On Monday, at the only public workshop the government has held on the draft, Interior Minister Sar Kheng said forestry and fishing communities would be governed only by the country’s forestry and fisheries laws.
But even that could leave thousands of groups in the draft law’s sights, said Mr Rao. In its bid to alleviate rural poverty, Concern alone works with 17 other NGOs that have helped form 450 village associations across four provinces. Those associations in turn comprise some 2,000 community groups.
These “self-help” groups—sometimes as few as eight or nine villagers, rarely more than 20—discuss their needs, come up with a plan and ask the NGOs for small grants. A project may be something as simple as setting up a chicken farm. But it is these associations and groups who actually envision the projects and carry them out.
“If this is not there, I don’t know how we can work,” Mr Rao said. “It is virtually impossible if we don’t have that space. It will make our work very hard.”
As executive director of the Community Legal Education Center, another NGO, Yeng Virak and his staff had offered legal aid and education to hundreds of associations across the country.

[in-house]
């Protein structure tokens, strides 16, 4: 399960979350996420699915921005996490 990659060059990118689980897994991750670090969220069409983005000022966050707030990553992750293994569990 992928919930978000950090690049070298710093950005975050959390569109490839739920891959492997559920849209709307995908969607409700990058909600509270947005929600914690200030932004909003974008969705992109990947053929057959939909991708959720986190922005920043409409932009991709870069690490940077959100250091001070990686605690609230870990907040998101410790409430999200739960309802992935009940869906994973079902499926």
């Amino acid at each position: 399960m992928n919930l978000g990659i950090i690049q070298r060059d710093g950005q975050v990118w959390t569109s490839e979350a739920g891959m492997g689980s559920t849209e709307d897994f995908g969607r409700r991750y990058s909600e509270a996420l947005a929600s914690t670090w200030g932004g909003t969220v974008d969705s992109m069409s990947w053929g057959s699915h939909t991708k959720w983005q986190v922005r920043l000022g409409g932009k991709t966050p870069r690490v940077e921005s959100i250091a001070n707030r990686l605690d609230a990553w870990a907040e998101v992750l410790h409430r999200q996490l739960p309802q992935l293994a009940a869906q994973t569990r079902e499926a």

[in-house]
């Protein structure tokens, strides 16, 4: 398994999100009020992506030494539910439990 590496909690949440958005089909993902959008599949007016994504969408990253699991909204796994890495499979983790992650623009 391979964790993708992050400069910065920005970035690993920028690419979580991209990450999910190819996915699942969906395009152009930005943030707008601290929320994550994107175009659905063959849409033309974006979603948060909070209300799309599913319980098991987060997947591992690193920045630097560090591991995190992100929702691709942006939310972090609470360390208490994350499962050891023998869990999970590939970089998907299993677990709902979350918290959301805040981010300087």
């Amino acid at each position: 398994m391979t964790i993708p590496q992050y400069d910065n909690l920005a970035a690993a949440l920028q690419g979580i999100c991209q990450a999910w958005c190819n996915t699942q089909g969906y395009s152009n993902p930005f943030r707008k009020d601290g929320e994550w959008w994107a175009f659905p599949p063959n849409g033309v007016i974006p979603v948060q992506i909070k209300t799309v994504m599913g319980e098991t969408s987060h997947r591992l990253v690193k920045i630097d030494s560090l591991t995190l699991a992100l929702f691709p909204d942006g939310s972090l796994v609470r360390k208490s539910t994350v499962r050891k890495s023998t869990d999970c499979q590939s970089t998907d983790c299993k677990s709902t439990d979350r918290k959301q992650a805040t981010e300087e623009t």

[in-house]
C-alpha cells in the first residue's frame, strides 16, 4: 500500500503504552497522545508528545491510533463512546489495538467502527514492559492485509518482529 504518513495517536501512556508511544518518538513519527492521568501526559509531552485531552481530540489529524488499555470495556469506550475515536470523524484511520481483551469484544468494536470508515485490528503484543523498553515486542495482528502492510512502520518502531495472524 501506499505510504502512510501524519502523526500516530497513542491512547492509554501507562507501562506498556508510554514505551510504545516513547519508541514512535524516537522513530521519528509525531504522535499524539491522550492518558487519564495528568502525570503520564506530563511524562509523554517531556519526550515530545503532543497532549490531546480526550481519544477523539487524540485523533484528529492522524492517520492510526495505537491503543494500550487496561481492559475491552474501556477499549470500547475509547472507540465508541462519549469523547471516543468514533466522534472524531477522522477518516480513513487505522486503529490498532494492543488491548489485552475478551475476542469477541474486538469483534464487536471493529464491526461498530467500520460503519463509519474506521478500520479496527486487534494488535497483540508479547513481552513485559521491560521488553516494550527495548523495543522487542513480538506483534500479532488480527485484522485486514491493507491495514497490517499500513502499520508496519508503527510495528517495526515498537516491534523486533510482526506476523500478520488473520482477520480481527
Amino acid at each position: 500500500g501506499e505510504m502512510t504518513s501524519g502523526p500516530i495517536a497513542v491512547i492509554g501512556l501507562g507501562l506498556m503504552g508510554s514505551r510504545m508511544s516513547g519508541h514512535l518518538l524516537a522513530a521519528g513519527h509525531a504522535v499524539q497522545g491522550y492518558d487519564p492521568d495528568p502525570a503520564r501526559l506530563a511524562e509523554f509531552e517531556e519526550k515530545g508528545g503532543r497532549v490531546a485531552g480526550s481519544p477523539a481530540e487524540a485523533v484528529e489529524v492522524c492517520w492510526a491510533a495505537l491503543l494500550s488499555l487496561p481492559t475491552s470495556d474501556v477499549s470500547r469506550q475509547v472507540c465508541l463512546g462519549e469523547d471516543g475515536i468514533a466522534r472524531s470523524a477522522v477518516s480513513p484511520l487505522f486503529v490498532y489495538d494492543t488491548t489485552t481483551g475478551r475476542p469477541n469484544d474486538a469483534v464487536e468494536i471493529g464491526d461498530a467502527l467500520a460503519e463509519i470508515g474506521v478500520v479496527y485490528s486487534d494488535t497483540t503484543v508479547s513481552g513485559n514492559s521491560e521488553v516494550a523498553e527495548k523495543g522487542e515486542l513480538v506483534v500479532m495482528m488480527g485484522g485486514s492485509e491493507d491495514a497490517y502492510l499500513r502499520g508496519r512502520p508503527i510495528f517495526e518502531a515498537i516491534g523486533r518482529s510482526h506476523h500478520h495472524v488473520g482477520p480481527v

Like other NGO workers, he worries that the law’s bureaucratic demands will weigh down an often organic process with “governing bodies” and “methods for selecting…staff,” even assuming they have the wherewithal to comply with such requirements.
“As human beings we share ideas, we share our values…and sometimes we get together,” he said. “If you require these groups to register and meet requirements, it’s not possible.”
Some NGOs have suggested amending the draft to create a tiered registration process that places the least burned on the smallest groups. At Monday’s workshop, Japanese Embassy first secretary Hideaki Matsuo noted that his country had a provision for “voluntary organizations” that did not have to register at all.
Concern Worldwide’s Mr Rao said India also had an exemption for associations. He welcomed the idea of a mechanism for registering civil society groups in Cambodia.
“But to use that to include every association in the country?” he said. “There need to be voluntary associations.”
In a statement yesterday, the US State Department said it had ” serious concerns” about the draft and “strongly opposes the enactment of any law that would constrain the legitimate activities of NGOs.”
As for concerns about exactly how the government will define associations, Interior Ministry secretary of state Nuth Sa An yesterday said he would not comment because the law was still a draft. NGOs have asked the government to at least meet with them again, but officials have not yet replied to that request either.
In Choeung Ong village in Kandorl Chrum commune’s Ponhea Krek district in Kompong Cham, Mr Thoeun said his association would be holding its own meeting about the draft soon.
“If they don’t let us gather, it blocks our rights,” he said. “Even the government can meet and talk about problems. Why can’t we do it? It is for the sake of the people.”